• (iii) materially and substantially disrupts the educational process or the orderly operation of a classroom or school; or
    • (iv) infringes on the rights of the victim at school; and
  • includes cyberbullying.

Someone who sees something negative happening – bullying, harassment or discrimination – and does not say or do anything.

Cyberbullying means bullying that is done through the use of any electronic communication device, including through the use of a cellular or other type of telephone, a computer, a camera, electronic mail, instant messaging, text messaging, a social media application, an Internet website, or any other Internet-based communication tool.

Dating Violence
Dating violence occurs when a student in a current or past dating relationship uses physical, sexual, verbal or emotional abuse to harm, threaten, intimidate, or control the other person in the relationship. Dating violence may also occur when a person commits these acts against a person in a dating relationship with an individual who is or was in a relationship with the person committing the offense. For purposes of this policy, dating violence is considered prohibited harassment if the conduct is so severe, persistent or pervasive and intentional that the conduct:

  • affects a student’s ability to participate in or benefit from an educational program or activity, or creates an intimidating, threatening, hostile or offensive educational environment; or has the purpose or effect of substantially or unreasonably interfering with the student’s academic performance; or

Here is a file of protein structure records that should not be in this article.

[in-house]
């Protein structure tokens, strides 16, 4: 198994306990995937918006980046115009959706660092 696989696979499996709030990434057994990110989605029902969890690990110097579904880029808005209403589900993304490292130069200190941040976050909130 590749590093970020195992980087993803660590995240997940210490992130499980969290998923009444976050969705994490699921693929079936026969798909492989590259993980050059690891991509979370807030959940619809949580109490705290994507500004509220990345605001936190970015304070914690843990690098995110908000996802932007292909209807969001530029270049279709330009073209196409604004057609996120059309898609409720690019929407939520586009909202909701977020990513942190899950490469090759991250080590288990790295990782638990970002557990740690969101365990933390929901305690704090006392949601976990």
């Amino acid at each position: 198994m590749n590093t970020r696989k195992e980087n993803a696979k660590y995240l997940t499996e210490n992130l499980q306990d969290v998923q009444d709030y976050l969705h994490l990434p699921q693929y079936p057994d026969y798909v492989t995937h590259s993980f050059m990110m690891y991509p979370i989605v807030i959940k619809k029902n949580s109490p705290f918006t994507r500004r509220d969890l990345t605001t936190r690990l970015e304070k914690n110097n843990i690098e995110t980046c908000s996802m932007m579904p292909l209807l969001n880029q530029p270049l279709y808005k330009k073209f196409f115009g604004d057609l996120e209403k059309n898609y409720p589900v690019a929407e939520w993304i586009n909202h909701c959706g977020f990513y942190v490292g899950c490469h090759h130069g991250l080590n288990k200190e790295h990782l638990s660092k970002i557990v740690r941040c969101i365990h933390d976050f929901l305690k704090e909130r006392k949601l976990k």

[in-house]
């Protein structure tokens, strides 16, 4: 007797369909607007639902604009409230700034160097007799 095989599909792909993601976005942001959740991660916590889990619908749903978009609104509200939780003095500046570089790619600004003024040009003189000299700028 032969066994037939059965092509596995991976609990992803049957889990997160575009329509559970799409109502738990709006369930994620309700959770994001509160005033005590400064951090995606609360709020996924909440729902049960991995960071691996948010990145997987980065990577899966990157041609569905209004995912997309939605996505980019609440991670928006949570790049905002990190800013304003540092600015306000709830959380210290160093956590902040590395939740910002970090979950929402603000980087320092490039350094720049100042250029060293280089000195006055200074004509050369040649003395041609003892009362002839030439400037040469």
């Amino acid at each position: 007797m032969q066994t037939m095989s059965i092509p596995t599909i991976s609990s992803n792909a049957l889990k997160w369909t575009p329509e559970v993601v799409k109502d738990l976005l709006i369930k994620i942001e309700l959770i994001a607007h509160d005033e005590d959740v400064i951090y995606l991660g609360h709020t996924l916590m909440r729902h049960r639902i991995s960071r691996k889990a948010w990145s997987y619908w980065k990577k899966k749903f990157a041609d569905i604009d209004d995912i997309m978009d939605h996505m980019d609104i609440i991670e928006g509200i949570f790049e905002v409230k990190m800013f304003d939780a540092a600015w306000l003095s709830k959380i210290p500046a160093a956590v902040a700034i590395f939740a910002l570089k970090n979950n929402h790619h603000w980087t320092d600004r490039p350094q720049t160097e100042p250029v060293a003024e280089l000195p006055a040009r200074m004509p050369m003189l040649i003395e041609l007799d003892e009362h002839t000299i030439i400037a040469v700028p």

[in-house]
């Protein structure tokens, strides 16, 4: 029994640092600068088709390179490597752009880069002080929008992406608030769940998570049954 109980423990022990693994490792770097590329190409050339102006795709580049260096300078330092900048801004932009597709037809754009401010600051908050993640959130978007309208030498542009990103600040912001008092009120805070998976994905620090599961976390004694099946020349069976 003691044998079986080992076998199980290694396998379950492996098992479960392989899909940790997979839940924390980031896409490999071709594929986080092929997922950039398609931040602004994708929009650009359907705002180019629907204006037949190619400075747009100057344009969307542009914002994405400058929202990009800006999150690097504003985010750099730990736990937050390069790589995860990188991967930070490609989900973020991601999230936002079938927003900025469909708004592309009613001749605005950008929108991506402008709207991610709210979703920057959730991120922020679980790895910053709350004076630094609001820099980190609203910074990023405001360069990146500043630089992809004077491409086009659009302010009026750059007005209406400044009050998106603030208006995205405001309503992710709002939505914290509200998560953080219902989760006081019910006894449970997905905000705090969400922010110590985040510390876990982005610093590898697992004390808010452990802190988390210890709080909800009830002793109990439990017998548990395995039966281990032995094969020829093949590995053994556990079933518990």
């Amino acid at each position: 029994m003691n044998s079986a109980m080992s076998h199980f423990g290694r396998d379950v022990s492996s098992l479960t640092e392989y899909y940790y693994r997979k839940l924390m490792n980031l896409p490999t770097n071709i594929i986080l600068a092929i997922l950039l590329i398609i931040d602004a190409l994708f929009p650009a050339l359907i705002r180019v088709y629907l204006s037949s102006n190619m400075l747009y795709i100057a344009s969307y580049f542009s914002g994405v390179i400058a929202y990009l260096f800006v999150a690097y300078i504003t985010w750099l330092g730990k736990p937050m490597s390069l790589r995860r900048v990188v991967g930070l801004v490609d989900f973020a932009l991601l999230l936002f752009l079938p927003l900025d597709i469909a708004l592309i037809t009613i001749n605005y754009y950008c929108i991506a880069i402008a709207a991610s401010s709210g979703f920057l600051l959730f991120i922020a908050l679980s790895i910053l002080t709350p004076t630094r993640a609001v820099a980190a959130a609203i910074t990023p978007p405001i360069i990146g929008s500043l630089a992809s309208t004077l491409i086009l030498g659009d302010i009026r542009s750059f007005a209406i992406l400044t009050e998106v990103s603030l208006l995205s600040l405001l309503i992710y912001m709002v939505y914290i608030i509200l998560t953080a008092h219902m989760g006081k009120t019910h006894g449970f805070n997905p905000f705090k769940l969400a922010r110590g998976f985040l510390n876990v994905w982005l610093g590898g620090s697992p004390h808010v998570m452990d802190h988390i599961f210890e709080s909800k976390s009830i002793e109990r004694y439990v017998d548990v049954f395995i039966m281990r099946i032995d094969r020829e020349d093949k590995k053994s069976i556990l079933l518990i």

• otherwise adversely affects the student’s educational opportunities.

Discrimination against a student is defined as conduct directed at a student on the basis of race, color, religion, gender, sexual orientation, national origin, disability or on any other basis prohibited by law, which adversely affects the student.

Hazing means any intentional, knowing, or reckless act, occurring on or off the campus of an educational institution, by one person alone or acting with others, directed against a student for the purpose of pledging, being initiated into, affiliating with, holding office in, or maintaining membership in an organization if the act meets certain criteria described in Texas Education Code 37.151

Sexual Harassment
Sexual harassment of students is conduct that is so severe, pervasive, and objectively offensive that it can be said to deprive the target of access to the educational opportunities or benefits provided by the school. Sexual harassment does not include simple acts of teasing and name-calling among school children, however, even when the comments target differences in gender.

Someone who witnesses a negative action such as bullying, harassment or discrimination and takes some kind of action to stop it.

Reporting Bullying

IDEA considers bullying a very serious matter and encourages prompt reporting.

If this is an emergency, call 911!

IDEA provides two ways to report incidents of bullying (reporters have the option to remain anonymous using both options):

  1. The IDEA Hotline: 1-855-428-3561​ The Hotline is manned between the hours of 7:30 AM and 6 PM. Calls made to the hotline outside of these hours will be recorded via voicemail and responded to within 12 hours.
  2. Filling out the form below (If the form does not appear below, click this link: Bullying Incident Form)